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Garden to Table Dinner Taps the Locovore Within

February 12, 2012

Wisconsin Public Television has been putting on its annual Garden Expo for the past 19 years. Being nascent home gardeners, we had never before attended it. This year, when WPT added its first Garden to Table dinner event this past Saturday at the Alliant Energy Center, it touched our inner locovore and caught our attention.

A locovore is someone who makes an effort to consume locally produced foods for social, economic and health reasons. That’s something we try to do whenever possible and have been members of the Harmony Valley community supported agriculture (CSA) group for the past four years. In addition to eating healthy, organically produced foods, we’ve found it was a great way to try new things. (Nettles, for example.) We were happy to see that Harmony Valley, along with Sartori cheeses and Wollersheim Winery, was one of the dinner’s key providers.

The WPT fundraiser in the Alliant Exhibit Hall Atrium offered four courses of locally grown foods under the direction of Alliant Chef Travis Tauscheck, with music provided by the classical Kat Trio and the producers of WPT’s “Wisconsin Foodie” show on hand for entertainment. For the most part, the meal worked exceptionally well, although a little fine-tuning may be in order for such banquets in the years to come.

We opened with a soup made of Harmony Valley beet greens and golden beets accompanied by basket of Batch Bakehouse demi-baguettes and Organic Valley butter. Beet fans relished in the deep red, albeit tepid, mixture of greens and beet chunks, while those ambivalent toward the root vegetable may have found it a bit too “beety.”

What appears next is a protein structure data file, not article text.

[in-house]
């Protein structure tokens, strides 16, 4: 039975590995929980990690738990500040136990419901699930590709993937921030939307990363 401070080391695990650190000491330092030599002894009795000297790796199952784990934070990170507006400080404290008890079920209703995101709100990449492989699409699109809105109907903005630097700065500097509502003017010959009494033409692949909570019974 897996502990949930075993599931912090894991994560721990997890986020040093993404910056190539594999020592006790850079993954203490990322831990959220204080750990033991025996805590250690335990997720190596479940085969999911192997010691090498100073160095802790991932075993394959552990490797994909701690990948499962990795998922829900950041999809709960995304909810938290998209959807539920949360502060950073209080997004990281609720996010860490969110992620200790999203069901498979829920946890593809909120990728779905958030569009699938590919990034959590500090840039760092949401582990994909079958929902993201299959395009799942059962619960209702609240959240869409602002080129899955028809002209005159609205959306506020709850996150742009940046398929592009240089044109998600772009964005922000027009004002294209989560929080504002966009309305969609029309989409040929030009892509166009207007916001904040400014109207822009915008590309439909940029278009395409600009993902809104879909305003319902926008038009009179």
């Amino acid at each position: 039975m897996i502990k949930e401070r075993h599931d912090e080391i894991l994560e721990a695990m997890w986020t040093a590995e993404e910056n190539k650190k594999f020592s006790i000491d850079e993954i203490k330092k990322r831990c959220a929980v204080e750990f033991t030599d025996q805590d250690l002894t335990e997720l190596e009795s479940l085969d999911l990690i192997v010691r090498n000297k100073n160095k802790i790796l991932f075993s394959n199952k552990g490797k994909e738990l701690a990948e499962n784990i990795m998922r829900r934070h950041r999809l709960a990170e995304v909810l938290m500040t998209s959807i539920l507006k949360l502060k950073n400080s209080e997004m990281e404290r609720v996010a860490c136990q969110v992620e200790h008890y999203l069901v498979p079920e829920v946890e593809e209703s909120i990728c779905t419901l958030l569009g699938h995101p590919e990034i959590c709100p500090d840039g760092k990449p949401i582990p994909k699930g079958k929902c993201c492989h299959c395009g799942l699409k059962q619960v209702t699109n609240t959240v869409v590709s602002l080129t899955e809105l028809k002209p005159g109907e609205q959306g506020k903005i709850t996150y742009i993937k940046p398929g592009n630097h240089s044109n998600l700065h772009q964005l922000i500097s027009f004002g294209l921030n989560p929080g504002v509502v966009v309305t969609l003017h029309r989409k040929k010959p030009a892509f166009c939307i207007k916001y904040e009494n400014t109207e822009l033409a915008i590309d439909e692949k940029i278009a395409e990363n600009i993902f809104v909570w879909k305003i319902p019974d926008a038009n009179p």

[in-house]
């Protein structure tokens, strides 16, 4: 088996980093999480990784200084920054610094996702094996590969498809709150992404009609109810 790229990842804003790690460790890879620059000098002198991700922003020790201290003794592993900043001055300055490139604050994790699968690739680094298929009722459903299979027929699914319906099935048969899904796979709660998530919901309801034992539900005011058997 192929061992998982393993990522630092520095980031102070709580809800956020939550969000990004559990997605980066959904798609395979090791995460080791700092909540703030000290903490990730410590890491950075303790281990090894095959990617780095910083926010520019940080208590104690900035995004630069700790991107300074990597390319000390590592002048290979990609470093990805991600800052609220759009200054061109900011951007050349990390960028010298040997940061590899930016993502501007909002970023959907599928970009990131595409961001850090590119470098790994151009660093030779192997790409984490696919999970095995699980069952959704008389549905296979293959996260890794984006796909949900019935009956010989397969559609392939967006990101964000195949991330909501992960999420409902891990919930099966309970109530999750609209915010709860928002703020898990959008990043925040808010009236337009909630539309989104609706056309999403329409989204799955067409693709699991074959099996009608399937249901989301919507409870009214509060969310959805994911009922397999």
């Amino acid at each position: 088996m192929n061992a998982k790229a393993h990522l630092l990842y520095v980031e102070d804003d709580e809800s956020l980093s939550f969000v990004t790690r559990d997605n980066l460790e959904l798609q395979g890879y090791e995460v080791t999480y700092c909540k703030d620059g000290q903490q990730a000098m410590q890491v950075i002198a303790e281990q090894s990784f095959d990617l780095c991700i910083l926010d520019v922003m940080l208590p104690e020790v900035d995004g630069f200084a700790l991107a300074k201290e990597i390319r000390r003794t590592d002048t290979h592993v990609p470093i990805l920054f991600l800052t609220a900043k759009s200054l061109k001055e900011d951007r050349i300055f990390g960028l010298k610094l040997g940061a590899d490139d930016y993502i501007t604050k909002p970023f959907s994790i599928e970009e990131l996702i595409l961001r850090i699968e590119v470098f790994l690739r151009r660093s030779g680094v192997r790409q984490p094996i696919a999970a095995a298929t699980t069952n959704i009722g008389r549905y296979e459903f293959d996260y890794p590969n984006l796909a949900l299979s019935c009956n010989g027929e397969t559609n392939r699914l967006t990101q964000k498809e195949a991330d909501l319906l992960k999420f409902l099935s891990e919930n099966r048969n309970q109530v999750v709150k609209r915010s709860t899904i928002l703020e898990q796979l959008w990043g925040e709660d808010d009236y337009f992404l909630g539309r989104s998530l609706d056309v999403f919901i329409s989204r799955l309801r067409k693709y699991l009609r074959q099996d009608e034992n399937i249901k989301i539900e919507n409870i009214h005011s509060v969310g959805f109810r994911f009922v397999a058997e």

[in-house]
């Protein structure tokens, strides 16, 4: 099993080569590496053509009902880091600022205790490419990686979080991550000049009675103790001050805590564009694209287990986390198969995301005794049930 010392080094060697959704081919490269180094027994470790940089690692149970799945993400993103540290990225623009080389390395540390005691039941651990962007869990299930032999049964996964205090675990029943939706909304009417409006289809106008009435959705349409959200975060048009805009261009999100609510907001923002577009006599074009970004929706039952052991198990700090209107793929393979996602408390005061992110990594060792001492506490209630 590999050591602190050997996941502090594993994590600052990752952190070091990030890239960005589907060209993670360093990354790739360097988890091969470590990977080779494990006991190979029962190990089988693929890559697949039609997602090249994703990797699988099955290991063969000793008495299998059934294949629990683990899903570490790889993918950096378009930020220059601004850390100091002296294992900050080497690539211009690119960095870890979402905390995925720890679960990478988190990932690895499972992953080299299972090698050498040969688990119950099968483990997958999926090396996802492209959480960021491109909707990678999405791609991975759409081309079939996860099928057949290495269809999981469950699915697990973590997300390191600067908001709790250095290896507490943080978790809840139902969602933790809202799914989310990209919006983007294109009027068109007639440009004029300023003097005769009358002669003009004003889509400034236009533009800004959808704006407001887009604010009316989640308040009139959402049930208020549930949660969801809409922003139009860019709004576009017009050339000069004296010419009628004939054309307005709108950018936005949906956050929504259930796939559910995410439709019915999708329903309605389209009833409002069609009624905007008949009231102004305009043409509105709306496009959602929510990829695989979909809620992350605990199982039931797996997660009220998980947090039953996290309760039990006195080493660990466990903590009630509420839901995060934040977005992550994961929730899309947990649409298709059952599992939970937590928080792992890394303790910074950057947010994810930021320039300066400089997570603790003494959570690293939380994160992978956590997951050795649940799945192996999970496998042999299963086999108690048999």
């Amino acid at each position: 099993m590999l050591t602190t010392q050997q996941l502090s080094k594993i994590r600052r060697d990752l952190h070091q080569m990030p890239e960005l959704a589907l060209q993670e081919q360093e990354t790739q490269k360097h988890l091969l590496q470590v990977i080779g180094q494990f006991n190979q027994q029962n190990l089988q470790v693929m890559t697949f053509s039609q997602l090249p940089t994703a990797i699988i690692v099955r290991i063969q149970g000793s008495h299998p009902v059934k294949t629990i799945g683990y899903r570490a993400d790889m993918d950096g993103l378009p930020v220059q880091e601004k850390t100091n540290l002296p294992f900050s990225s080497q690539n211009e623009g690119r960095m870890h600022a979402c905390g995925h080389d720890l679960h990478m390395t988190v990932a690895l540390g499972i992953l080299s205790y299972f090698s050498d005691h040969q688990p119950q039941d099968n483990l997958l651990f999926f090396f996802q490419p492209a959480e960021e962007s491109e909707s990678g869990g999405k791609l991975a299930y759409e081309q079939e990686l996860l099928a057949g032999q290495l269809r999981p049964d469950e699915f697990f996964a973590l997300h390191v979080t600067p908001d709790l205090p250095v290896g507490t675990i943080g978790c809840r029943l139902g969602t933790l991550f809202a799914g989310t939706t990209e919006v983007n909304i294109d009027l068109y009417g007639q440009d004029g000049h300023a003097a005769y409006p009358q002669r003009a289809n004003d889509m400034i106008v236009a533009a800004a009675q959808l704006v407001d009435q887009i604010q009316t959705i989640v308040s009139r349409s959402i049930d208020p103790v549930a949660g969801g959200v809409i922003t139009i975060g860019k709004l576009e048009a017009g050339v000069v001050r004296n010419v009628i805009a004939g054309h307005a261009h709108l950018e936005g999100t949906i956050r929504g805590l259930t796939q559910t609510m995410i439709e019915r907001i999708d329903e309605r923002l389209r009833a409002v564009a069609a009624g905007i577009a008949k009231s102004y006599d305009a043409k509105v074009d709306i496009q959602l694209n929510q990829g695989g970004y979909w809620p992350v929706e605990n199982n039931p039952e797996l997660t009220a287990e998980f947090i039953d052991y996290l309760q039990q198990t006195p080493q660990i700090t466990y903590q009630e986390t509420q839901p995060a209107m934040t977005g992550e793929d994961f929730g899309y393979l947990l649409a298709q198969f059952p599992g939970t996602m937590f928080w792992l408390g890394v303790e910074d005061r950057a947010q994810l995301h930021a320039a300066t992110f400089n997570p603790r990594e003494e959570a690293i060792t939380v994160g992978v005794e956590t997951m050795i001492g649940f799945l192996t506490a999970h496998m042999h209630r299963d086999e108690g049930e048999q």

A small salad consisting of Chioggia radicchio, red watercress and frissee, pickled radishes and Uplands Pleasant Ridge Reserve cheese dressed in a white balsamic and Gentle Breese honey vinaigrette followed, accompanied by a Ray’s Hickory Nut crouton baked into the shape of a candy cane. The salad was a delightful, savory blend of taste, texture and colors that left us wanting more.

The entrée offered two choices. A roast Ruegsegger Farms chicken breast came stuffed with wild rice and pine nuts and was accompanied by Driftless Organics mashed potatoes blended with Organic Valley pasture butter and Troy Gardens fresh chives, Organic Valley cream and Sartori SarVecchio Cheese, and braised collard greens with Cudahy Farms bacon. There also was a vegetarian option consisting of Driftless Organics cabbage leaves stuffed with wild rice, carrots, fennel, apples and pine nuts, then topped with Organic Valley cream and Sartori SarVecchio Cheese, and served with Driftless Organics roast potatoes and garlic, winter squash ragu.

In both cases, the fully flavored food was enjoyable and filling. Nothing stood out, but everything worked well together.

We ended the evening with Wisconsin Apple Orchards Bavarian apple tartlet and a cup of now tepid Alterra coffee. The pairing provided a nice end to the evening.

WPT’s Garden to Table Dinner is off to an excellent start, and we’re looking forward to next year’s offering. A little more care in the kitchen and the inclusion of some unique standout ingredients might help ramp things up to an even higher level.

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